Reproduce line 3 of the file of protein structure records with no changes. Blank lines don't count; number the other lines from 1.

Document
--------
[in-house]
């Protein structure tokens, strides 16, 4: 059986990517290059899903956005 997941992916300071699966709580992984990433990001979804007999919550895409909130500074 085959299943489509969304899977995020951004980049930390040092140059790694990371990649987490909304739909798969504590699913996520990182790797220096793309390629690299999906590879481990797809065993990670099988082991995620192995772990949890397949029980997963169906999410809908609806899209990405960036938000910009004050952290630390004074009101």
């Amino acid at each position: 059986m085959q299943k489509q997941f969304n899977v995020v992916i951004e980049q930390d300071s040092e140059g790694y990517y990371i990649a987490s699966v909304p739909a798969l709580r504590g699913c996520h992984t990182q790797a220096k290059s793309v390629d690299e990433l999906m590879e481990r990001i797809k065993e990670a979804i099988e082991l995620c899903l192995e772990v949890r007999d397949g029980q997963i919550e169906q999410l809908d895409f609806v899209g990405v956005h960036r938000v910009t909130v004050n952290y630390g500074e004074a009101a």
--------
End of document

């Amino acid at each position: 059986m085959q299943k489509q997941f969304n899977v995020v992916i951004e980049q930390d300071s040092e140059g790694y990517y990371i990649a987490s699966v909304p739909a798969l709580r504590g699913c996520h992984t990182q790797a220096k290059s793309v390629d690299e990433l999906m590879e481990r990001i797809k065993e990670a979804i099988e082991l995620c899903l192995e772990v949890r007999d397949g029980q997963i919550e169906q999410l809908d895409f609806v899209g990405v956005h960036r938000v910009t909130v004050n952290y630390g500074e004074a009101a």